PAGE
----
Maslow CNC (4'x8' chain driven router)
Zenbot Mini (6"x8" router, grbl_ESP32)
SainSmart Genmitsu 3018Pro
Ender 3 Pro
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#17
Perhaps cube is the wrong choice of word.  It's more like a tesseract. If you had a zero G environment, the best shape is a wire frame of a cube if you will.  But you cant print a span in mid air.  So the next best thing is a shape that has scafolding for the wire frame. So it ends up looking like the inside of the bottom of a pyamid when any side is viewed directly face on.  The walls are printed at a thickness that is thinner than the "wire frame". [Taking in to consideration extrusion width Wrote:So, you get to measure the outside dimensions and the inside dimensions of the wire frame.  You can then do the math and determine the actual center to center distance in all dimensions to figure our scaling factor.  All else being equal, a 2x2x2 or a 6x6x6 should scale perfectly.Assuming everything is scaled properly that is. :-)Bill Mooselake pid='404' dateline='1587052567']The problem using test cubes (or any other print then measure) calibration is that you're looking at multiple variables.  Besides axis steps per mm you have variable width extrusion, so while you may be able to make a 1.000 inch cube a 2" cube will be off, as will any other size.

The best method is using factory produced pulleys, screws, etc.  For 3D printed parts (which can be out of round besides off diameter) using a dial gauge to measure movements is more accurate (one variable only, axis movement per step), then separately calibrating your extrusion width.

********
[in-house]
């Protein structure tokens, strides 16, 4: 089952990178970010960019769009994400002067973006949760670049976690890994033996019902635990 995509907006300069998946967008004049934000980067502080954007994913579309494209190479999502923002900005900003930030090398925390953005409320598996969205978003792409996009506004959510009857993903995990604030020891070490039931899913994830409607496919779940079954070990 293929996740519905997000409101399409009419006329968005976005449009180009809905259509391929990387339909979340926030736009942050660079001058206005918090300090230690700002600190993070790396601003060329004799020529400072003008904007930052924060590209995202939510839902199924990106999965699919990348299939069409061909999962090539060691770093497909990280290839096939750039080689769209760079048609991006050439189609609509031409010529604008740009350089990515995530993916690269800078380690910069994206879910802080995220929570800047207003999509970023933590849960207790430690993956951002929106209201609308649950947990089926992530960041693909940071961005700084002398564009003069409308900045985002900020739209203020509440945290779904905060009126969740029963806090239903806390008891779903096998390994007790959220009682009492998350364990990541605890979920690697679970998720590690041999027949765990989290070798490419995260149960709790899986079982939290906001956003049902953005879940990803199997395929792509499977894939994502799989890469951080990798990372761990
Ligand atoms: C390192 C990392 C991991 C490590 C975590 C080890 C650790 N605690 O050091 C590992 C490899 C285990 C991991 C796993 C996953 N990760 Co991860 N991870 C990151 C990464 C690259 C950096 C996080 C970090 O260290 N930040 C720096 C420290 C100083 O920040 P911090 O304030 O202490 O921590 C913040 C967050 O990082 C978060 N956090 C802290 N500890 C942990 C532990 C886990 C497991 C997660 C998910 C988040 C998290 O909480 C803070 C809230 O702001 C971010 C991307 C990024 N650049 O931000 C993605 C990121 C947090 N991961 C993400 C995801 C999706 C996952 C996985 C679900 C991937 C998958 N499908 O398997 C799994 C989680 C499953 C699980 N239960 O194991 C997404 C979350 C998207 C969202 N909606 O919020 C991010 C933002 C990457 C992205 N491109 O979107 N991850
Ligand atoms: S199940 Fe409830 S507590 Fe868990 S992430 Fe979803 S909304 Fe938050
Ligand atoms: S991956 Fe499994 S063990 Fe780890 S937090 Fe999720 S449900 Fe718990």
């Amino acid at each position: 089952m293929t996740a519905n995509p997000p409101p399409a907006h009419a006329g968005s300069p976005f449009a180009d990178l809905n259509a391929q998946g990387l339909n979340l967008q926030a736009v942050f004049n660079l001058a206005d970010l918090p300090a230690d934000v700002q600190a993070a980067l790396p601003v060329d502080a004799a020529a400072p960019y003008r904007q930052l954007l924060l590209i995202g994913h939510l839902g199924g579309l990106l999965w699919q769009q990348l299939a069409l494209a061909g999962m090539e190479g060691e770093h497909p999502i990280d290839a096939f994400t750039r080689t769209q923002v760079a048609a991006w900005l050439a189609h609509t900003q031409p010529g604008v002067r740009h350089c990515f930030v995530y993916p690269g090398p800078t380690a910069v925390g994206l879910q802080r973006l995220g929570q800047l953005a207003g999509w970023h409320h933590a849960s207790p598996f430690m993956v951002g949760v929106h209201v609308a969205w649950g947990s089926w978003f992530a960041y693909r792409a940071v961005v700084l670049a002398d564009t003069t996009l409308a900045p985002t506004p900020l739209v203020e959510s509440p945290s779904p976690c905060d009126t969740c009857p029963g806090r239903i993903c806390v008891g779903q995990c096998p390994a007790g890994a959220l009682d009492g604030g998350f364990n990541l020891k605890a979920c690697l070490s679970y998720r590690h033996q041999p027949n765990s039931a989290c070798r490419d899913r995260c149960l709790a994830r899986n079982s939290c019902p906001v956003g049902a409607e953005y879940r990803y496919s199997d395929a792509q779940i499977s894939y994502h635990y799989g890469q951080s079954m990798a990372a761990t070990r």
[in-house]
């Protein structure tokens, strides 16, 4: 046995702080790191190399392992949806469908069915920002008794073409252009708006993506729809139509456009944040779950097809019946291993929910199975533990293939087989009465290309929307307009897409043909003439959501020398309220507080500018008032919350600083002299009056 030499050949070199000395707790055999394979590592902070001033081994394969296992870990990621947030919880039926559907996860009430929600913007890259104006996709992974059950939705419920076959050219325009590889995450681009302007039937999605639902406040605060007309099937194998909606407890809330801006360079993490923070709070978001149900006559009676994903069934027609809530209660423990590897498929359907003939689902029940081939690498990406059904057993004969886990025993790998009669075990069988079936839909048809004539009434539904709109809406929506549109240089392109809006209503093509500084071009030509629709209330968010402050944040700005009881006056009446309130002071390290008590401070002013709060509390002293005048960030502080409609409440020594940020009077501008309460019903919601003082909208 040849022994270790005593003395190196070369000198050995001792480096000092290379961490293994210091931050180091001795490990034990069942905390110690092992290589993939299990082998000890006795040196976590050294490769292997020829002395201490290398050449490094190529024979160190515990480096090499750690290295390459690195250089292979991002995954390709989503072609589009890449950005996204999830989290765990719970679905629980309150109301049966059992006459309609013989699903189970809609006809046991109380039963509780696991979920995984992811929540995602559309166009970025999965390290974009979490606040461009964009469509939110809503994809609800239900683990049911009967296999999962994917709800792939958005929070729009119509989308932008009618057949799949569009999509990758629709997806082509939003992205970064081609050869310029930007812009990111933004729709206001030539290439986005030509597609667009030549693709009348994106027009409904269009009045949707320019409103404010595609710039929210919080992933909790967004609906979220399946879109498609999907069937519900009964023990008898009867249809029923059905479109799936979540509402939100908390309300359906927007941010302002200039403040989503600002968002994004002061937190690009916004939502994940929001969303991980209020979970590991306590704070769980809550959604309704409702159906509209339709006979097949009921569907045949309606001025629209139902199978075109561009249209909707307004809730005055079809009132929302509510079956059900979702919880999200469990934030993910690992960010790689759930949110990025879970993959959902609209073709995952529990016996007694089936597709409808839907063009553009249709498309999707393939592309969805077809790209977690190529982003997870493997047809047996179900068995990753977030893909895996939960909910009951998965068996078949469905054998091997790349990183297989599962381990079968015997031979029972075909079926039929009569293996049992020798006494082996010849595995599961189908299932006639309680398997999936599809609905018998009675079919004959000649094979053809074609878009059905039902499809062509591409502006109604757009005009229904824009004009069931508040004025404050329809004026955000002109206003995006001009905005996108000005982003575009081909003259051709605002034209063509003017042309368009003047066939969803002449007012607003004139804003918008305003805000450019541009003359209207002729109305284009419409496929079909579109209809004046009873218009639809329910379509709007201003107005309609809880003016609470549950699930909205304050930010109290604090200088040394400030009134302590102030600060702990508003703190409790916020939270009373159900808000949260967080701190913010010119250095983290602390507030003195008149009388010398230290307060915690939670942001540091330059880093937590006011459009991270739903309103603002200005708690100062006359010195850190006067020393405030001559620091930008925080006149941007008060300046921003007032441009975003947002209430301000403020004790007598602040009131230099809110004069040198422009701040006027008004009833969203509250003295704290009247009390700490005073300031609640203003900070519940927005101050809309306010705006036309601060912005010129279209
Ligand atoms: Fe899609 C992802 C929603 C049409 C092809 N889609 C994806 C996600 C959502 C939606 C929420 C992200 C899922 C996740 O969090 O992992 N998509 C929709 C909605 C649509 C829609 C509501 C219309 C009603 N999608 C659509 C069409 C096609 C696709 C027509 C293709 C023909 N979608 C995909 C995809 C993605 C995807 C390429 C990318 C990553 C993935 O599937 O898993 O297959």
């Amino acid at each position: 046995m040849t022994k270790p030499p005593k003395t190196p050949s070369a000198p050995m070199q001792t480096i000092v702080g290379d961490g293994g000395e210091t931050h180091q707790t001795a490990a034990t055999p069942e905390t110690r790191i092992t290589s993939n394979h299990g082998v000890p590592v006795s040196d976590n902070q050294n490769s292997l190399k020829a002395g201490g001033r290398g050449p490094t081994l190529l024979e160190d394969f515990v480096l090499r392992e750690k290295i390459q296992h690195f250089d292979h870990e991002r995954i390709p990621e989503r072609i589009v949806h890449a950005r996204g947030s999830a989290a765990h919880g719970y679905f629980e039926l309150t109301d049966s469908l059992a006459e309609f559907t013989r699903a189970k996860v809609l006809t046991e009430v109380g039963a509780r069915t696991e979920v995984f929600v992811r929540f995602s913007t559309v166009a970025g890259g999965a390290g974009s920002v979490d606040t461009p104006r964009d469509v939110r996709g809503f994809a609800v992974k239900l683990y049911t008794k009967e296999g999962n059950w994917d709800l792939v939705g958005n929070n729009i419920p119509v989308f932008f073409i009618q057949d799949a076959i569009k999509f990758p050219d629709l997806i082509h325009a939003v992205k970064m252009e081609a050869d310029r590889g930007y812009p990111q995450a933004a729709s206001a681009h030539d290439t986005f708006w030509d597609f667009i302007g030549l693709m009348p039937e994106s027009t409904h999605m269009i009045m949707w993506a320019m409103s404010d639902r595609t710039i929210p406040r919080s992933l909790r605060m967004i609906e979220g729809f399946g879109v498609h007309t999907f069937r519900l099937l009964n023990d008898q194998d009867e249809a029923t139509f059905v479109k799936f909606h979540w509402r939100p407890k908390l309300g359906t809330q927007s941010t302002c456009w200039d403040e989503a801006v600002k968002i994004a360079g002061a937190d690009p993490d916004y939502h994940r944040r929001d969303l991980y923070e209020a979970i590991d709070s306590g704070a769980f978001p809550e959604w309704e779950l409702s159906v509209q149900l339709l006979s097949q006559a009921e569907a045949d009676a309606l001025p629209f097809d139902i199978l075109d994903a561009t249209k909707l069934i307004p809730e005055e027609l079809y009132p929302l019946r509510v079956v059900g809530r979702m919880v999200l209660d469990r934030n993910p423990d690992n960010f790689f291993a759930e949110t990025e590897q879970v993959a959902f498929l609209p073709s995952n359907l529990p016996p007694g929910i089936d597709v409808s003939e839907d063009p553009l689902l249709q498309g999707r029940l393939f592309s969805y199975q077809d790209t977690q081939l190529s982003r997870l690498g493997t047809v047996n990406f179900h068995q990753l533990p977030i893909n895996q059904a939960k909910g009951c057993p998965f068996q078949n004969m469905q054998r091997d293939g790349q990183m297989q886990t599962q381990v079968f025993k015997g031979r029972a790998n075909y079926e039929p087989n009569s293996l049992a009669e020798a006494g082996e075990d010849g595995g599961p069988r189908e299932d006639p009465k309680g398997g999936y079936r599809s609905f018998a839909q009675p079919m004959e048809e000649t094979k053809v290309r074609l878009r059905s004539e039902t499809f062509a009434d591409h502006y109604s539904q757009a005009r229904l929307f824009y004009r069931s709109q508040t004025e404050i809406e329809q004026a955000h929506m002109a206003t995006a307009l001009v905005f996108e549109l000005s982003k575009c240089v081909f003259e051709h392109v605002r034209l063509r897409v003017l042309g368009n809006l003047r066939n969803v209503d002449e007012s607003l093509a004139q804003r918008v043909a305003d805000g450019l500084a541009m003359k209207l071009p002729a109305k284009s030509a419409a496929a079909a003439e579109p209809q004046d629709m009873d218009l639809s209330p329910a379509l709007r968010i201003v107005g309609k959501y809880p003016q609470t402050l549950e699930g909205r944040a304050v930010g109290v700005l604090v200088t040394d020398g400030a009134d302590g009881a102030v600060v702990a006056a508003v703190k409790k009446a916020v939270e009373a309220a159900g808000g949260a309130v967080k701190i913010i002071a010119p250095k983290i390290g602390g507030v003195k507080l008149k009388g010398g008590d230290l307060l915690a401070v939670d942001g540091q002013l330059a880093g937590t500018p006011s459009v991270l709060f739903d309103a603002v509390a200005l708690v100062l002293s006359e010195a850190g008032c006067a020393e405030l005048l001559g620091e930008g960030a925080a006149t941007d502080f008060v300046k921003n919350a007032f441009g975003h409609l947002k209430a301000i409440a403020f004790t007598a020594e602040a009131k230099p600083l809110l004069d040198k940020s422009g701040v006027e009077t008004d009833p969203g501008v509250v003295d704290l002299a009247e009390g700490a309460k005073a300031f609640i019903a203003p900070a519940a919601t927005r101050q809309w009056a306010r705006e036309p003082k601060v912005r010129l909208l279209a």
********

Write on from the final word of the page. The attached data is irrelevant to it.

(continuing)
This argument (the multivariate situation) was a big deal back when 3D printers were mostly printed parts, when measuring was your only choice.  These days when most printer parts are molded/cast and machined in some giant factory their tolerances are beyond what most of us can measure, although there are a few guys out there with access to a metrology lab (run into a couple...) that can better what we mere mortals can do.  And in the end they usually differ by a few parts per thousand or smaller.  This puts them in the range of thermal expansion and contraction...

My one up (partial compensation for the RPM mess) never had enough working parts to be worth assembling so the usable bits went into the spare parts box

Kirk
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#18
Hi WolfBrownie,

As mentioned in my new PM to you, these images wouldn't fit into a PM, so I'm trying to attach them here. Well, I will attach them at some point, I don't know yet if I have to reconfigure the forum software to do it Smile. Hopefully, here they are:


Well, that didn't work, the first time... Alright, trying to do it as attachments:


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#19
Woohoo New pulley acquired!  Now I just need to get the cooling system on the Laser done so I can cut the one piece I need to finish the 3D printer.... good thing I don't need to 3D print a part for the laser!!!!!